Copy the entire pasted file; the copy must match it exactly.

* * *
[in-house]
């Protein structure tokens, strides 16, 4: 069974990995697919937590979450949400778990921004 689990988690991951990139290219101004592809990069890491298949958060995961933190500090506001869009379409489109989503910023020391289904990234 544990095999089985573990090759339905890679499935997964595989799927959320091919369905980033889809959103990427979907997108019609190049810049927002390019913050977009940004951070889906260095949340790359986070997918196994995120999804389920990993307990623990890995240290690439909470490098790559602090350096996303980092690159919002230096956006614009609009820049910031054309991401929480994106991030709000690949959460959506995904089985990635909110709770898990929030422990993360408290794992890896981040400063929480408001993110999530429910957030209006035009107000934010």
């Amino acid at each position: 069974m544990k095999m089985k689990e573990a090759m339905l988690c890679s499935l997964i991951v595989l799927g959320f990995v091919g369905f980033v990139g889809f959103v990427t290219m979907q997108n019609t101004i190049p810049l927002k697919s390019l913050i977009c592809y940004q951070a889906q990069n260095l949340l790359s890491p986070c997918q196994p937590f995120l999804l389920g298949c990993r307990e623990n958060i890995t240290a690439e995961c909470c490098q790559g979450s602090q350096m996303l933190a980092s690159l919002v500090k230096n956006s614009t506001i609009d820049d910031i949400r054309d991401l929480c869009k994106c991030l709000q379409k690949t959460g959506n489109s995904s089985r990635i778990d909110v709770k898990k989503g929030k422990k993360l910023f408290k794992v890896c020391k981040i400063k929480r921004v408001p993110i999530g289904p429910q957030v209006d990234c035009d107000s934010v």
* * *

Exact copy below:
[in-house]
């Protein structure tokens, strides 16, 4: 069974990995697919937590979450949400778990921004 689990988690991951990139290219101004592809990069890491298949958060995961933190500090506001869009379409489109989503910023020391289904990234 544990095999089985573990090759339905890679499935997964595989799927959320091919369905980033889809959103990427979907997108019609190049810049927002390019913050977009940004951070889906260095949340790359986070997918196994995120999804389920990993307990623990890995240290690439909470490098790559602090350096996303980092690159919002230096956006614009609009820049910031054309991401929480994106991030709000690949959460959506995904089985990635909110709770898990929030422990993360408290794992890896981040400063929480408001993110999530429910957030209006035009107000934010």
């Amino acid at each position: 069974m544990k095999m089985k689990e573990a090759m339905l988690c890679s499935l997964i991951v595989l799927g959320f990995v091919g369905f980033v990139g889809f959103v990427t290219m979907q997108n019609t101004i190049p810049l927002k697919s390019l913050i977009c592809y940004q951070a889906q990069n260095l949340l790359s890491p986070c997918q196994p937590f995120l999804l389920g298949c990993r307990e623990n958060i890995t240290a690439e995961c909470c490098q790559g979450s602090q350096m996303l933190a980092s690159l919002v500090k230096n956006s614009t506001i609009d820049d910031i949400r054309d991401l929480c869009k994106c991030l709000q379409k690949t959460g959506n489109s995904s089985r990635i778990d909110v709770k898990k989503g929030k422990k993360l910023f408290k794992v890896c020391k981040i400063k929480r921004v408001p993110i999530g289904p429910q957030v209006d990234c035009d107000s934010v």